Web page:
PATRICK MIKHAIL GALLERY IN MONTREAL IS PLEASED TO PRESENT “MONUMENT” AN EXHIBITION OF NEW WORKS BY TORONTO ARTIST MICHAEL VICKERS
JANUARY 7 TO FEBRUARY 18, 2017
SATURDAY, JANUARY 7, 2017
2 P.M. TO 5 P.M.
PATRICK MIKHAIL GALLERY in Montréal is pleased to present MONUMENT, an exhibition of new works by PMG artist MICHAEL VICKERS. The exhibition, the artist’s first solo presentation with the gallery, marks a continued investigation of the sculptural object, while incorporating elements and influences from industrial design, assemblage, and a renewed interest in poetry.
Waterjet-cut metal panels, engraved boulders, and new large-scale installations fill the gallery space, interjected by floral arrangements and tomographic imagery based on MEG and MRI scans created in collaboration with Dr. Karen Davis’ neurology lab at Toronto Western Hospital. In MONUMENT, we find not only a curiosity towards modes of presentation, materials, and differing relationships between objects, but also introspective reflections (both minute and macro- connections) and contemplations riddled through visual decisions and gestures.
Three large panels of cut aluminum lean and cast a shadow on the gallery wall. Gates? Doors? Windows? Mirrors? Tracking the artist’s hand and then it’s removal, these works bring drawings and sketches once inked on crumpled paper into the physical. Epitaphs to the poetry of everything, and the symmetry and patterns within it as their texts explore the balance between holding on and letting go desiring an needing and the power relationships between two forces. Such a struggle of force resides at the root of the story of David, nodded to through a plaster cast of the famed Michel Angelo work (arguably the most reproduced sculpture in history) that resides on one of two shelving installations that fill the space. With a Tense and contemplative expression, the cast focuses on a mythological figure’ held between action and inaction- the moment he has decided to battle Goliath but no battle has begun. Is character more critical than action? There have been great debates over the sculpture’s gaze- one that is entropic, many say- one eye fixated on the viewer and the other looking ahead and beyond. The bust is but one of several objects resting upon the industrial a helving- Assemblages, affective tensions, relics.
In the large rock and stone works, we find nods to text-based artists including Holzer and Nathan Coley, but words that reveal a contemplation of, or conversation with, the self. ““Given that everything on Earth comes out of magma, and that living creatures descend from inanimate materials, are human beings just walking and talking stones?” questions Jane Bennett. Boulders, engraved and etched by phrases whisper reminders of urgency, and importance.
Resting on the gallery floor and upon plinths, the works read like intimate monoliths. While one may conjure images of the Carnac Stones of Brittany, or stone hedge- we can look also to the monumental boulders of Muhammad Ali’s ‘Fighter’s Heaven Camp’ in Deer Lake, Pennsylvania- where Ali’s father hand painted the names of his sons boxing peers on often room sized rocks. Photographer Peter Angelo Simon once remarked the boulders we ‘tributes to the heroes of his sport and cautionary auguries of the perils he face. The silent stones were strong men felled by time’.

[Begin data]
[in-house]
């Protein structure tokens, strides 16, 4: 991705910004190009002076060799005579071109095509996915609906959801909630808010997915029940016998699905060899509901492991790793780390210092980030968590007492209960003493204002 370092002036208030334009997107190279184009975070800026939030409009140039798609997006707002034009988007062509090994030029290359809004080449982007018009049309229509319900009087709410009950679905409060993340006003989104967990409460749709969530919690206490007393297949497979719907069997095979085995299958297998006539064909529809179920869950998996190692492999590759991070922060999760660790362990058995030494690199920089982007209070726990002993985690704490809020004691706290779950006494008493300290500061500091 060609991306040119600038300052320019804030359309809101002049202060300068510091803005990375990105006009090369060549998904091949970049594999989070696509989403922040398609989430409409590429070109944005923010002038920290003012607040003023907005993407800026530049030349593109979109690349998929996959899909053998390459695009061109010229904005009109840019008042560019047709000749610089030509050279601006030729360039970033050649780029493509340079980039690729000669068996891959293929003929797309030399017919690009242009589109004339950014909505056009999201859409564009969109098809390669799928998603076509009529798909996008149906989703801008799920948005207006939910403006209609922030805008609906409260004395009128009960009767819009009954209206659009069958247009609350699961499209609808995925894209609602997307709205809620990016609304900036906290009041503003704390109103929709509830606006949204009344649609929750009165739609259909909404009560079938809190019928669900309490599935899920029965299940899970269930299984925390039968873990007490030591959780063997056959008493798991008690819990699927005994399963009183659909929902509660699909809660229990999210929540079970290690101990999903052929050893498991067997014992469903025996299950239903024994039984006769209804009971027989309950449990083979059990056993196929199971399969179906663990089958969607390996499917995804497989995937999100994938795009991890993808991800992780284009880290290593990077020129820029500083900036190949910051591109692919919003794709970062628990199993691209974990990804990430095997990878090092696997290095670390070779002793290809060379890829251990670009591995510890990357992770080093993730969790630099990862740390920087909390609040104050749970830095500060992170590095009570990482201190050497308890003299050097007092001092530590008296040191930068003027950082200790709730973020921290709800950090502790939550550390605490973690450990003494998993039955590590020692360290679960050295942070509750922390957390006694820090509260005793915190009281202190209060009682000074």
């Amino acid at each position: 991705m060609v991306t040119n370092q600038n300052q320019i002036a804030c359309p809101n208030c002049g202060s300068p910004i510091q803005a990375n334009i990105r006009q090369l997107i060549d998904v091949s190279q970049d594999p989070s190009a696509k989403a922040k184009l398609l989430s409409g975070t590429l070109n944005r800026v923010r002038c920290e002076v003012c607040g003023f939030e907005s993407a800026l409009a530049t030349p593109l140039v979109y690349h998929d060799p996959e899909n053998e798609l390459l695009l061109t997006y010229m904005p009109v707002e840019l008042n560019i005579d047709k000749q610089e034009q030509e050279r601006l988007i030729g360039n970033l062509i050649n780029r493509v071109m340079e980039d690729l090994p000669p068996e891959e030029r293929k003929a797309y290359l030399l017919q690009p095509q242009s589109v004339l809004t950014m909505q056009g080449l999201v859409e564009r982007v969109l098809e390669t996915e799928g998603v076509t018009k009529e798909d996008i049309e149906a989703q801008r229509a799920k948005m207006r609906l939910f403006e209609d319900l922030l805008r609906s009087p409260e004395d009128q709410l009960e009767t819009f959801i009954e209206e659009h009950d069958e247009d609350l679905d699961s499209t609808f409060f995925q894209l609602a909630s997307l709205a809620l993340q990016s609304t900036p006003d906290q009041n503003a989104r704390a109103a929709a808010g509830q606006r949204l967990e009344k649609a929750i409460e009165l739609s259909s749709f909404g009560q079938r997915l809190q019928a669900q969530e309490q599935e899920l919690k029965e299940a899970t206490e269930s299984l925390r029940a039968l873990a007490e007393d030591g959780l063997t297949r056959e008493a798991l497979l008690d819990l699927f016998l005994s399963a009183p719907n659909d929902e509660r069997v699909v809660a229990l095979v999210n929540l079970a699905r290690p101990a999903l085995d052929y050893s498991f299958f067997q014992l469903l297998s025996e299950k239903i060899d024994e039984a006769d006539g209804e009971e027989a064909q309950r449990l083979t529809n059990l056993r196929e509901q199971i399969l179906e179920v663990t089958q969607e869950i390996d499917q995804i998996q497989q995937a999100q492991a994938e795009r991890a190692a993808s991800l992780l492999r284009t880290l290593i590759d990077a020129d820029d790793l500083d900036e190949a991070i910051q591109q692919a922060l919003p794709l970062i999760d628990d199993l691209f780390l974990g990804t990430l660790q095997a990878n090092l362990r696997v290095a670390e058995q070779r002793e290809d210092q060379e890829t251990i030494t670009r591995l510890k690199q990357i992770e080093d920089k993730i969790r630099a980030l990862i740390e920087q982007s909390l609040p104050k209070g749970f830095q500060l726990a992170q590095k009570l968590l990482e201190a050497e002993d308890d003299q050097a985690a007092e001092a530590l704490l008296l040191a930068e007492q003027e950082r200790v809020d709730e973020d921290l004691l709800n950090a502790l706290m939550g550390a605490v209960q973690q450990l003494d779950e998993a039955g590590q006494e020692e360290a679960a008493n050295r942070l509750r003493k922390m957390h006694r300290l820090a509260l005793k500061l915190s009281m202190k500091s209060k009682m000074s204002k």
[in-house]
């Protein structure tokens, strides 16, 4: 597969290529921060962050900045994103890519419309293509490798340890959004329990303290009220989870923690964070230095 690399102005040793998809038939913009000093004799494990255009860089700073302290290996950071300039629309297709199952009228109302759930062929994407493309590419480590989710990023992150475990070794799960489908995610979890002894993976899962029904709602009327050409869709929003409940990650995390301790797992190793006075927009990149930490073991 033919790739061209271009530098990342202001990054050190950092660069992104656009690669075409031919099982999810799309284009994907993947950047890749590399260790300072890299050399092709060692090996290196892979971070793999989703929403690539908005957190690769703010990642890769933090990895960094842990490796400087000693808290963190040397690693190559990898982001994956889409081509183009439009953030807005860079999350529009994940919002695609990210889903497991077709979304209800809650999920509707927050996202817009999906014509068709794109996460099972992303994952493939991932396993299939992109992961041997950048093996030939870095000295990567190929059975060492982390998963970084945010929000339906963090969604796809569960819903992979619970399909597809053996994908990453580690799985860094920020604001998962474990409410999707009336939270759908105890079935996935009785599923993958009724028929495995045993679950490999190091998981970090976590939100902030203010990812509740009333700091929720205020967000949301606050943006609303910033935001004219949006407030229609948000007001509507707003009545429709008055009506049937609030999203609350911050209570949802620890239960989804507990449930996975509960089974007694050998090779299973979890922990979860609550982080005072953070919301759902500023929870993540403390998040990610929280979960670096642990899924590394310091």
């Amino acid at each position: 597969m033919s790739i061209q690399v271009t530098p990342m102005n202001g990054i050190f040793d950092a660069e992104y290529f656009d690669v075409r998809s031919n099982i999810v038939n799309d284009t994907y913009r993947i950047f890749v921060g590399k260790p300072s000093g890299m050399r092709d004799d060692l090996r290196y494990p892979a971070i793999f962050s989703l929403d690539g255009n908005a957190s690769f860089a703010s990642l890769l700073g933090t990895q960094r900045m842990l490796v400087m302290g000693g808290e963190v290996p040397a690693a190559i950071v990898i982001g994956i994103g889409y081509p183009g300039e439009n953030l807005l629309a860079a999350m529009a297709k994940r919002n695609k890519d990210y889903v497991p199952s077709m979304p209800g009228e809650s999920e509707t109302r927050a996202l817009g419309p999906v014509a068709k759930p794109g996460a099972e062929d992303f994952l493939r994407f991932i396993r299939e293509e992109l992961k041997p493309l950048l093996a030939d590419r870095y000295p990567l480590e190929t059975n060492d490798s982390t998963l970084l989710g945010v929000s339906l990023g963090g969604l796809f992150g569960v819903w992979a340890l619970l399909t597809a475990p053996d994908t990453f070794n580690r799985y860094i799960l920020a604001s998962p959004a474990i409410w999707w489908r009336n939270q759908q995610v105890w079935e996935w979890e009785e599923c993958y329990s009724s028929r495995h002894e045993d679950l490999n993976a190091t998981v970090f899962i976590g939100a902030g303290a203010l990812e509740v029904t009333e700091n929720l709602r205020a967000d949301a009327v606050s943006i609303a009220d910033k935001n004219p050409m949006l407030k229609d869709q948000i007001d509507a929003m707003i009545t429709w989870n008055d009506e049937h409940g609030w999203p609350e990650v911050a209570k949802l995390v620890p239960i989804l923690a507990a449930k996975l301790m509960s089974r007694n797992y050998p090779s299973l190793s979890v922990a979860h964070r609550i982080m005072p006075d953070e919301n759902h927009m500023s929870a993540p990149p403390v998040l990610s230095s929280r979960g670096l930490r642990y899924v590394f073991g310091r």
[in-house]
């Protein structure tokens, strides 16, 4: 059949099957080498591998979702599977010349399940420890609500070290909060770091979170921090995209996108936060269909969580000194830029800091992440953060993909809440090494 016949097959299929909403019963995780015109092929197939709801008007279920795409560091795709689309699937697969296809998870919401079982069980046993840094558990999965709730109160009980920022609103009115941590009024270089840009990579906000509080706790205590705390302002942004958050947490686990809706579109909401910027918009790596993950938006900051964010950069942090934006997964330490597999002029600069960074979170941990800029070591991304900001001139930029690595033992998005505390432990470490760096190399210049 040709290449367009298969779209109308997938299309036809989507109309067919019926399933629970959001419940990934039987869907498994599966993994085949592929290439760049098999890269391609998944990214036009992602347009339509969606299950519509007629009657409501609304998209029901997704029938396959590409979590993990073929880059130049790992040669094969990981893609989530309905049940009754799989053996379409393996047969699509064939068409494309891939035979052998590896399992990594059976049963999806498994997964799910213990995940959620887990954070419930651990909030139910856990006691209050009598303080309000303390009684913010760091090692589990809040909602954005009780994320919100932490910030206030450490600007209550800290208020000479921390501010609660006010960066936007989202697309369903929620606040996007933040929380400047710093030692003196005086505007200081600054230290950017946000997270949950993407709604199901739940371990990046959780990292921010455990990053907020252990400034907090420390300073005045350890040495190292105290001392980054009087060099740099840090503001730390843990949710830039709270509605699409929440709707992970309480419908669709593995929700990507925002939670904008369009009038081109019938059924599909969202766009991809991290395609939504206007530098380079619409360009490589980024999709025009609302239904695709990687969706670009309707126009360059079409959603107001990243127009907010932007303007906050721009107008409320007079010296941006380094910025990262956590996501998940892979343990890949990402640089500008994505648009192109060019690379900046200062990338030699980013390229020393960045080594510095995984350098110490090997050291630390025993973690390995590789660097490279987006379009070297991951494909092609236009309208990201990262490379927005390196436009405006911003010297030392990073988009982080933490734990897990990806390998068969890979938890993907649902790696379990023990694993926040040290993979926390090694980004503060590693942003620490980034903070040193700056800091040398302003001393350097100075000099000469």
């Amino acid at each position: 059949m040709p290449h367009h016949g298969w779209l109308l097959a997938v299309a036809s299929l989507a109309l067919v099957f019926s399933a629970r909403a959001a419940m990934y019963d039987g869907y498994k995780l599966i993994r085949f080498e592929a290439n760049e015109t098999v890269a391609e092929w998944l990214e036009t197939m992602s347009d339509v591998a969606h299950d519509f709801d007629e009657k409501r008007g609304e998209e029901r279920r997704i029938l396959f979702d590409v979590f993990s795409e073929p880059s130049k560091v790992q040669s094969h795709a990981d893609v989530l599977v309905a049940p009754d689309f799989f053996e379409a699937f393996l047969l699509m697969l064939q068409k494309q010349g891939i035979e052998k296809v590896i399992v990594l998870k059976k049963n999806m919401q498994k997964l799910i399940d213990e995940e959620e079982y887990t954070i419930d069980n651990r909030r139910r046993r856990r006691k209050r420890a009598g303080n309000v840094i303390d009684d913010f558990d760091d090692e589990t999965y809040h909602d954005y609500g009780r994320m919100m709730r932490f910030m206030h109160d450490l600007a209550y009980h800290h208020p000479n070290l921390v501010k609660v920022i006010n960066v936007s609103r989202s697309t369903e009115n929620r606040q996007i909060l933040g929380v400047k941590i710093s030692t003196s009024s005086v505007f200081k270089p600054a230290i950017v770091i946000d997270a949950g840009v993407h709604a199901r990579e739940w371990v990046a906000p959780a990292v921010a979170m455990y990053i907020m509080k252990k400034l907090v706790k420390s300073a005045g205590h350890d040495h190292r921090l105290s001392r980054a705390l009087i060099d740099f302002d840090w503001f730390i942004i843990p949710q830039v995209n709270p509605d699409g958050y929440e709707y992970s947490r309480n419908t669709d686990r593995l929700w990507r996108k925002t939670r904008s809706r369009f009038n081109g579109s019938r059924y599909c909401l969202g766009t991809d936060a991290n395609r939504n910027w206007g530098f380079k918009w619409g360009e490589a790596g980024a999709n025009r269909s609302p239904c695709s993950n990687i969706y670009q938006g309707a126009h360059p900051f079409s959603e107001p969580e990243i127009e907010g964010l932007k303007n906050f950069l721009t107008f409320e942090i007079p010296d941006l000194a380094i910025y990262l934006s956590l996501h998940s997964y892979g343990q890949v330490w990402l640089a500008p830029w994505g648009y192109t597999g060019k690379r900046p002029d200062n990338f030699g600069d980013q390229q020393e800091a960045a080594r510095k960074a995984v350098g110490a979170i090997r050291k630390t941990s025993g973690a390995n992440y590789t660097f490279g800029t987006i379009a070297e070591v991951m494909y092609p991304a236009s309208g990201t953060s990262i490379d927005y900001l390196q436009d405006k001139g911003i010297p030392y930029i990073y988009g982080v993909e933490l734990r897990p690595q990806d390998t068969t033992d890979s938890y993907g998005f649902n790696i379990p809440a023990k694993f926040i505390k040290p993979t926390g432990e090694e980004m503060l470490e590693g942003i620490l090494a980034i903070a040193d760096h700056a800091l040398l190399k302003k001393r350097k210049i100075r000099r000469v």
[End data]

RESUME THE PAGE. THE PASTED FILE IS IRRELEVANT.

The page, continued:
Brain scans, MRI
What is going on in my brain? Grandfather’s alzheimers and my mother’s mental health struggles. Generation Y- nxious and tense, suffering from an abundance of choice and barrage of social media. Pieter Kruger, a London-based psychologist, says research indicates that people who feel they don’t have a choice are actually more resilient — mainly because they can blame life or others if they make a wrong decision. However, if you have a range of choices, you have no one to blame but yourself. “We become much more obsessive because we want to make the right decision every time,” he says.
Lastly, flowers have a gentle presence throughout the exhibition- including a wreath adorned with my name- a euphemistic memento more to myself and those around me, displayed with a self conscious romanticism and ephemerality. There is a long and storied symbolic language to flowers, which are found in funerary motifs extending back to ancient Egypt. In this case, individual white orchids scatter across the space in glass vases- a flower that is most often known to represent reverence and humility, innocence and purity, and elegance and beauty.
Tense and contemplative, a sculpture held between action and inaction- the moment he has decided to battle Goliath but no fight has begun. Concerned, ready for what lies ahead. Is character ore critical than action? Also not forget how David won the battle- mule 17:49, David put his hand in his bag and took out a stone, and slung it, and struck the Philistine on the forehead; the stone sank into his forehead, and he fell on his face to the ground.
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